Your pathway

If you are recommended for ordination training, you will train on one of three types of pathway through a theological education institution.  Your director of ordinands will talk about the options with you. Your bishop will make the final decision on your training pathway.
Group of new clergy running down street in the dark Diocese of Salisbury

Training will help you deepen your knowledge of Christian faith. It will give you skills to be a minister. It will ensure you are developing habits of prayer that will sustain you in ministry.

Find out more about the different pathways below:

An immersive community: residential pathways

Training on a residential pathway typically involves living in college. You will be part of a close community, learning, growing, praying, and worshipping together.

We recognise a number of different residential colleges for theology training, each with its own distinct history, character, and flavour. We would encourage you to find out more using the links below.

Learning by doing: full-time non-residential pathways

Training on a non-residential course (sometime referred to as context based) typically involves a mixture of classes and placement. You will train in a parish alongside your studies, learning and developing through practical experience.

The balance between the learning through study and learning through practical engagement will vary between different courses.

We recognise a number of different non-residential courses for theology training, in principle allowing you to train anywhere. We would encourage you to find out more about the different courses on offer using the links below.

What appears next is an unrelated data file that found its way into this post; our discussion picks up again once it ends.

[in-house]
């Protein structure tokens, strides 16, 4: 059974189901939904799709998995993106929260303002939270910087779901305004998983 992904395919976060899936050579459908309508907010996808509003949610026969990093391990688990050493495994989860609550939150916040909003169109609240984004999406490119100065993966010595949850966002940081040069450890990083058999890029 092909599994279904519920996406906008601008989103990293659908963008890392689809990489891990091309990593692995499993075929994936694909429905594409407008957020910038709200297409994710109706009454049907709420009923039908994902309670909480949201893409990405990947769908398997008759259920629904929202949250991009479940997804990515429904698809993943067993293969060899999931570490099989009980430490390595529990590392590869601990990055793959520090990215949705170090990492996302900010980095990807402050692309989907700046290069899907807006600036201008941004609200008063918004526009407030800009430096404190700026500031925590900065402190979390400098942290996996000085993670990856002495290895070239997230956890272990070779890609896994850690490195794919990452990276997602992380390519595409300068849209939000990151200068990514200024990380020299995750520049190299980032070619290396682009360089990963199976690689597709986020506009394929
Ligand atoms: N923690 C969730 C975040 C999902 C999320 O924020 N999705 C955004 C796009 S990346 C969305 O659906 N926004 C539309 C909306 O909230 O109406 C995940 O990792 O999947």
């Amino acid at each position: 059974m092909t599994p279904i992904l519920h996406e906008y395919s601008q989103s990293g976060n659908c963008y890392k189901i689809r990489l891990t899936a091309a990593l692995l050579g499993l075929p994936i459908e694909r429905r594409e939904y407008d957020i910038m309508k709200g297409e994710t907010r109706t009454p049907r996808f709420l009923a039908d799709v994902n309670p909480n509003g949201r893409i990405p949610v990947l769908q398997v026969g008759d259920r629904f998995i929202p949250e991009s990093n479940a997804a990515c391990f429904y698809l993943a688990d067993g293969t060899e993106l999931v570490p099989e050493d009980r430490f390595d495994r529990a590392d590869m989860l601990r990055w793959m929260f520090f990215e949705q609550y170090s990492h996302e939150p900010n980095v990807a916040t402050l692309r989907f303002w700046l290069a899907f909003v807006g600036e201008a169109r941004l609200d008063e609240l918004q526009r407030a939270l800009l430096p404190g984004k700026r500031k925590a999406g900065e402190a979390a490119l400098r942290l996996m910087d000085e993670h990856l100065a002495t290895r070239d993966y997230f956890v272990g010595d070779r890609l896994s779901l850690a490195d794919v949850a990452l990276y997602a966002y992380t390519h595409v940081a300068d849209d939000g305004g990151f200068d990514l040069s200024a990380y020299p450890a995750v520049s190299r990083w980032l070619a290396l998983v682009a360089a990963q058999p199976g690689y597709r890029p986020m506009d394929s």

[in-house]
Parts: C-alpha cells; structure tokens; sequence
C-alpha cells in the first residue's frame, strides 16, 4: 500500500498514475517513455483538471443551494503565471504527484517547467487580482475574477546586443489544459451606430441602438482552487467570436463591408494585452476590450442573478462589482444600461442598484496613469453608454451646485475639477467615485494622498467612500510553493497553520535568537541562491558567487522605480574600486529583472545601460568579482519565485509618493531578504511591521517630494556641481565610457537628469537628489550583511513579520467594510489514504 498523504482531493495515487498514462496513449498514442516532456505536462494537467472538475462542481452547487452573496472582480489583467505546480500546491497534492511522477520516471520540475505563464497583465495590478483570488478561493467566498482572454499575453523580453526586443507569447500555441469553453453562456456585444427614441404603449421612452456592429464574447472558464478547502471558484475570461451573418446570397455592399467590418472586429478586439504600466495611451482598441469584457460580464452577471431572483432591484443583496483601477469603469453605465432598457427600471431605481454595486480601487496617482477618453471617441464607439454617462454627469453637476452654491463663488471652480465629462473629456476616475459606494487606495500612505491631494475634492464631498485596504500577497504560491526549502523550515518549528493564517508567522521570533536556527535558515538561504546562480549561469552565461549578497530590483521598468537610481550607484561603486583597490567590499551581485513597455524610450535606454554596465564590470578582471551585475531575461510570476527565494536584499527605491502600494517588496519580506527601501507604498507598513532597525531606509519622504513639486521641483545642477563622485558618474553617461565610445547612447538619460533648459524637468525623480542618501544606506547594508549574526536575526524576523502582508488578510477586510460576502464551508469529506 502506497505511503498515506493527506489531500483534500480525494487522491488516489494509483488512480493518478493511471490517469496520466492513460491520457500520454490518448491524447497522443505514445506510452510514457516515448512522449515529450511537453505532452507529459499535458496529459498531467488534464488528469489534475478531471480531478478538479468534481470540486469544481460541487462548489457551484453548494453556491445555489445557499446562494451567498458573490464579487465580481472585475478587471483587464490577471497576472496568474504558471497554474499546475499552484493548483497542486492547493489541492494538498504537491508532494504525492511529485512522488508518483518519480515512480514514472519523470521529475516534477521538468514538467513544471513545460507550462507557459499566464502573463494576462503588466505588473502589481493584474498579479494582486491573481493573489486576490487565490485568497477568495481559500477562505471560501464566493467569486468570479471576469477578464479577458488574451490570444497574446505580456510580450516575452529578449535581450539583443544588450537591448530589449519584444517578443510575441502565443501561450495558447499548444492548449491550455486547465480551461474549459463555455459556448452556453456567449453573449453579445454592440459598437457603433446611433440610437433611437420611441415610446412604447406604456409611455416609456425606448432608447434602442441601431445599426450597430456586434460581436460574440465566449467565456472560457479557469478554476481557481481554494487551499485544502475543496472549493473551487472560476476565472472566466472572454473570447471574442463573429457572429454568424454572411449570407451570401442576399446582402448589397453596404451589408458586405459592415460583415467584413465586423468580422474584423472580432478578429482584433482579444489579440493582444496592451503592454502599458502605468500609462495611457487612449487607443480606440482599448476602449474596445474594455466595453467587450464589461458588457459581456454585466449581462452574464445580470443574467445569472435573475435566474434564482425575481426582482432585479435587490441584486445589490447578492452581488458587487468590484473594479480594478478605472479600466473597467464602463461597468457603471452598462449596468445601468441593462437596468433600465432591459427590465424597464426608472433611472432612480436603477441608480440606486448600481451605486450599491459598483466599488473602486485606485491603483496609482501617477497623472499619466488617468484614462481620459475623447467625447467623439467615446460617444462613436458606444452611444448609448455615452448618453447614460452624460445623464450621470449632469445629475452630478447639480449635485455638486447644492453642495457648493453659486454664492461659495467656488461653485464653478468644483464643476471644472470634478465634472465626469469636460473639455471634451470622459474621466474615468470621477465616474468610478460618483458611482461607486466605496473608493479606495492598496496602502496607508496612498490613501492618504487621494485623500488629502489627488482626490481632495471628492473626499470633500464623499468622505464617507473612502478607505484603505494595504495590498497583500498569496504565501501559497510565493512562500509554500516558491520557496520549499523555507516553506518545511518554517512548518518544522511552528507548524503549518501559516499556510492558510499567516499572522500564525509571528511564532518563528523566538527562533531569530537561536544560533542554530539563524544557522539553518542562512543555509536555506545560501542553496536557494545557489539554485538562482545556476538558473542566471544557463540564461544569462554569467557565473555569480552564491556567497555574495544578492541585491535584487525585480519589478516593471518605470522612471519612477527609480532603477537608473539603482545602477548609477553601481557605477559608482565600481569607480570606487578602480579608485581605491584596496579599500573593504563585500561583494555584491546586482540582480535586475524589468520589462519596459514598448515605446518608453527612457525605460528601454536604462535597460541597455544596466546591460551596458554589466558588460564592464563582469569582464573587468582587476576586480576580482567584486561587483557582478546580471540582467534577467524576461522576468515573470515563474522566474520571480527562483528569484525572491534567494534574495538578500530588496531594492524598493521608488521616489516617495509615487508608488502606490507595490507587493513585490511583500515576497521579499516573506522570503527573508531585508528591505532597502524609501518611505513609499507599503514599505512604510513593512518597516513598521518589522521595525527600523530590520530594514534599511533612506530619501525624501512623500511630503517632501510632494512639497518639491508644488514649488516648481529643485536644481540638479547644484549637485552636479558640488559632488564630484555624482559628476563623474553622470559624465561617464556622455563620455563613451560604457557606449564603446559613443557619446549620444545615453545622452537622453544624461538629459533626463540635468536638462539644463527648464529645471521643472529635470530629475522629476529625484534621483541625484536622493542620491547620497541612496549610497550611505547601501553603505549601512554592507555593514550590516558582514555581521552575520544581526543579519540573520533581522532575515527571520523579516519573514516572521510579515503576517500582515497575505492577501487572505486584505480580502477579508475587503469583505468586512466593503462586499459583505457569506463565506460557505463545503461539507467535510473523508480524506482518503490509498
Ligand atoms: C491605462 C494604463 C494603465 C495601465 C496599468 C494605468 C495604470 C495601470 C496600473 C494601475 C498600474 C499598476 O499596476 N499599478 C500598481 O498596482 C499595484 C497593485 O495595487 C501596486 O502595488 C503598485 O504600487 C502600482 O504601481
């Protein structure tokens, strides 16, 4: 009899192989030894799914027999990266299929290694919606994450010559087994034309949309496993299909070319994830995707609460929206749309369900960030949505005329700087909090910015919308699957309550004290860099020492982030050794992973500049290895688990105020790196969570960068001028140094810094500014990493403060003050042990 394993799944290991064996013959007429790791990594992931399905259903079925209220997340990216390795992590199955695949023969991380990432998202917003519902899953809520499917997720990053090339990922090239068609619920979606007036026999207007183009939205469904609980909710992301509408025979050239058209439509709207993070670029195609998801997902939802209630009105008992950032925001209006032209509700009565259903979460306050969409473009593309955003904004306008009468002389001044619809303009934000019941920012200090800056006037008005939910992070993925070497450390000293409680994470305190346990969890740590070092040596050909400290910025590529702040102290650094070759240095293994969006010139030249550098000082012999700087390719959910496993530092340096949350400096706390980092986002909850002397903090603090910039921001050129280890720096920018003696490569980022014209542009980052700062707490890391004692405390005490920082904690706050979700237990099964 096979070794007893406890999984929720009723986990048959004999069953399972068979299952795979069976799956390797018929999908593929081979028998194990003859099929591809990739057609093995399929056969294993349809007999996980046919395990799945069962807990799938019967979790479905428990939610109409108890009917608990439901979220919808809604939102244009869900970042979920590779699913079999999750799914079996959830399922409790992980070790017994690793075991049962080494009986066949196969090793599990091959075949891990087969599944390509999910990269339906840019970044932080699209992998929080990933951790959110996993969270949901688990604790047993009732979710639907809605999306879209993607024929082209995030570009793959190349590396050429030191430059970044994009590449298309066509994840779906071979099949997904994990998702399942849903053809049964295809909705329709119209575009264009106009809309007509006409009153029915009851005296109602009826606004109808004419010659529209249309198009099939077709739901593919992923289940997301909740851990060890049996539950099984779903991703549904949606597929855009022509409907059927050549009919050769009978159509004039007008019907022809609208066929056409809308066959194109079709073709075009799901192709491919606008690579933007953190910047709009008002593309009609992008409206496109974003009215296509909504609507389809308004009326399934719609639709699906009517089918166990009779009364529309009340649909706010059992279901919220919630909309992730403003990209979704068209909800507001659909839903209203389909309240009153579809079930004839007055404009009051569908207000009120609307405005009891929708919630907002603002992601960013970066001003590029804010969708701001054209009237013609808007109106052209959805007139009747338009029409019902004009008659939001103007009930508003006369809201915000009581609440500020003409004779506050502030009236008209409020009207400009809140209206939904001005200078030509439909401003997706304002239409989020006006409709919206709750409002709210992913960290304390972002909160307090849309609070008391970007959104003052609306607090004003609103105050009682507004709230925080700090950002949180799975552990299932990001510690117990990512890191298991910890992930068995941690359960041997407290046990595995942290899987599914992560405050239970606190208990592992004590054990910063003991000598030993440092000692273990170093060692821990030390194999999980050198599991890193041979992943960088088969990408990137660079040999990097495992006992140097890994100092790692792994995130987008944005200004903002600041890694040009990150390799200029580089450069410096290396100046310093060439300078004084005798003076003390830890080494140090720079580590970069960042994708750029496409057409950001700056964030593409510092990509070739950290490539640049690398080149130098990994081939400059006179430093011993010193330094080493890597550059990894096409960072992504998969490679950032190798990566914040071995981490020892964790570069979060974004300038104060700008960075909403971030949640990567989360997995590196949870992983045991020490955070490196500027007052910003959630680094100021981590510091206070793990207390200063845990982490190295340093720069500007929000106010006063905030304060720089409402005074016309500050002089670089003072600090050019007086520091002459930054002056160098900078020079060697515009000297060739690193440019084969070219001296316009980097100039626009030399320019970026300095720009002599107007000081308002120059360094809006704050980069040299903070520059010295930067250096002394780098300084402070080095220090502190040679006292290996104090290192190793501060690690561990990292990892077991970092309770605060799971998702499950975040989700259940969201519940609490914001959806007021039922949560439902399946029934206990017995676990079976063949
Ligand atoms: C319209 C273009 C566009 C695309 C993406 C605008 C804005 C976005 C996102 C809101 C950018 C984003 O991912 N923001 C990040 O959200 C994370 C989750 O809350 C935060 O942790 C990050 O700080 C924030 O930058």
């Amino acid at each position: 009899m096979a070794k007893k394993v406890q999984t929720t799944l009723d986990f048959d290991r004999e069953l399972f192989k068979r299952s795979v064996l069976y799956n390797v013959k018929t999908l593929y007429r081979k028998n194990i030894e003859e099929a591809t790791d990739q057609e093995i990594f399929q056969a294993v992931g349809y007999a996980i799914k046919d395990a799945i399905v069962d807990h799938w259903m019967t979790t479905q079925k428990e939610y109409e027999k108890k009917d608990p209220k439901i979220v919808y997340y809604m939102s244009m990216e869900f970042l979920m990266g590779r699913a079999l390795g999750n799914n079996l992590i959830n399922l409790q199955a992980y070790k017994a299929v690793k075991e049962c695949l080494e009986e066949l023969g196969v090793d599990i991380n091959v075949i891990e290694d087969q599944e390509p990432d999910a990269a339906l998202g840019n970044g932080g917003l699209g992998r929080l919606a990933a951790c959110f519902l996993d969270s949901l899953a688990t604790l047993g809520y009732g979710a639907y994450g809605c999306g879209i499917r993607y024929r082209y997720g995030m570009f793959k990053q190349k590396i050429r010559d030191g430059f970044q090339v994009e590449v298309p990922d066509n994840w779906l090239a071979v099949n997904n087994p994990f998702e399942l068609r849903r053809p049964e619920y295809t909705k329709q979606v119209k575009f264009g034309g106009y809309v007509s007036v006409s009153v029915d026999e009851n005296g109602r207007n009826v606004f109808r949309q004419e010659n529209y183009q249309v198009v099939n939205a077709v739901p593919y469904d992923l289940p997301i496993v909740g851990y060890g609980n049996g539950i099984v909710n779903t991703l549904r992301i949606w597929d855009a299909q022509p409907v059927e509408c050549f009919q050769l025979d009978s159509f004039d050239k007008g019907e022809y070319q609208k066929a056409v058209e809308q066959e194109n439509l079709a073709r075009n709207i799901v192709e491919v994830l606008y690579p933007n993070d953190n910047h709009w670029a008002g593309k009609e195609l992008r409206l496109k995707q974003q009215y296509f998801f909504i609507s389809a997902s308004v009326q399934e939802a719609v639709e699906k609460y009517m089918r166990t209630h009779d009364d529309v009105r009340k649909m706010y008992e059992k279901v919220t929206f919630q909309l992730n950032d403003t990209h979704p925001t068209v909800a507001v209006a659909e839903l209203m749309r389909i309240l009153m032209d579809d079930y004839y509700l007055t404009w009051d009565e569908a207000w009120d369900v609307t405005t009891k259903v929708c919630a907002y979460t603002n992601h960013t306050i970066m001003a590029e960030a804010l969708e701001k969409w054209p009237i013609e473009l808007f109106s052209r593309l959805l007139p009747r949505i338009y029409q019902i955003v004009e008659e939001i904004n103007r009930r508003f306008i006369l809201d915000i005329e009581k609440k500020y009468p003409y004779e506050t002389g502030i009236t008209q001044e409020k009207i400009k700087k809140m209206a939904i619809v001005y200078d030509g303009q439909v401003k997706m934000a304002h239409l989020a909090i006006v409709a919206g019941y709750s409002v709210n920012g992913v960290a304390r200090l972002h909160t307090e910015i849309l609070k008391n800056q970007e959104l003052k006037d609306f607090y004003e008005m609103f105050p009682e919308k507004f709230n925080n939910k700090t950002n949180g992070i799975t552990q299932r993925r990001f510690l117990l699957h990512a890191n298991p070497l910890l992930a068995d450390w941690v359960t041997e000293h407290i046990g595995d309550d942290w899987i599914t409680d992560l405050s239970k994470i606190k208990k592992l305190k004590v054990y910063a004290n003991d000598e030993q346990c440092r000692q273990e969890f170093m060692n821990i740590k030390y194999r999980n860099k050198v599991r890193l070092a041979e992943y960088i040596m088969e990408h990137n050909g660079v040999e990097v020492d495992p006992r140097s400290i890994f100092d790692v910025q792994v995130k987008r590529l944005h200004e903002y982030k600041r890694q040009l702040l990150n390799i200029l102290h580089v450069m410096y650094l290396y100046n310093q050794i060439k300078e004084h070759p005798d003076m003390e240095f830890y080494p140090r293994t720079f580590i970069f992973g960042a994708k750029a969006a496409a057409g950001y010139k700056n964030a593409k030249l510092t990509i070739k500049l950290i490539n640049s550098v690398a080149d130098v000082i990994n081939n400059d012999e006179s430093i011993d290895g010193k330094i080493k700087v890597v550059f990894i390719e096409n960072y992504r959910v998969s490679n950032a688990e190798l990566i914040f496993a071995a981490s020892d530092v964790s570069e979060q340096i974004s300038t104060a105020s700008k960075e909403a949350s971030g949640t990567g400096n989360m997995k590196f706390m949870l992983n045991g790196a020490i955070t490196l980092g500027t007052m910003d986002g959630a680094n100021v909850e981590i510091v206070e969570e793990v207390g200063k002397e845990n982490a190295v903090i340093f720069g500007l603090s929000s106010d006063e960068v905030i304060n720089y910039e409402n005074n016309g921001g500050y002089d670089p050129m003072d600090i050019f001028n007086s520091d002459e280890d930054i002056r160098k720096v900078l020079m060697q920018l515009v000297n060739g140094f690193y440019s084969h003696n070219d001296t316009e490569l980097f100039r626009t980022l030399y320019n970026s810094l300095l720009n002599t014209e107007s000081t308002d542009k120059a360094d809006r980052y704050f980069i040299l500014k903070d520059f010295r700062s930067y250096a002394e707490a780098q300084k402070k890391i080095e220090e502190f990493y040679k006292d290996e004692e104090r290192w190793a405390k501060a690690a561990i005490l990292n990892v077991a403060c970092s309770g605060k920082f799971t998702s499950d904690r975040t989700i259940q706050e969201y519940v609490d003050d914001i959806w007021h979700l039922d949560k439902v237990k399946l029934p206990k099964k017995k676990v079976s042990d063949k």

Studying whilst working: part time pathways

Training on a regional part-time course enables you to continue working in paid employment alongside your studies.

We recognise a number of different regional part-time courses for theology training, in principle allowing you to train anywhere. We would encourage you to find out more about colleges offering these courses using the links below.

Research degrees for potential theological educators

We need ministers with a range of skills and abilities, including those who will be the theological educators of the future.

If you intend to pursue a research degree, including at doctoral level, the first step is to talk to your diocese. We will work with your diocese to approve a pathway and disburse a budget for your study.


Testimony: Matt Rogers

Matt knew that he was called to do more. Once he got involved the opportunities to minister only grew.

How could I say anything but yes?

"Then Jesus said to Simon, 'Don’t be afraid; from now on you will fish for people.' So they pulled their boats up on shore, left everything and followed him."

Luke 5: 10-11

A senior ordained person who has oversight of clergy and lay people in a diocese.


Study exploring the meaning of God's word


The smallest pastoral area within the Church of England. A parish usually has one main church building.


Main administrative and pastoral area in the Church of England – often roughly coincides with local county boundaries. There are 42 dioceses.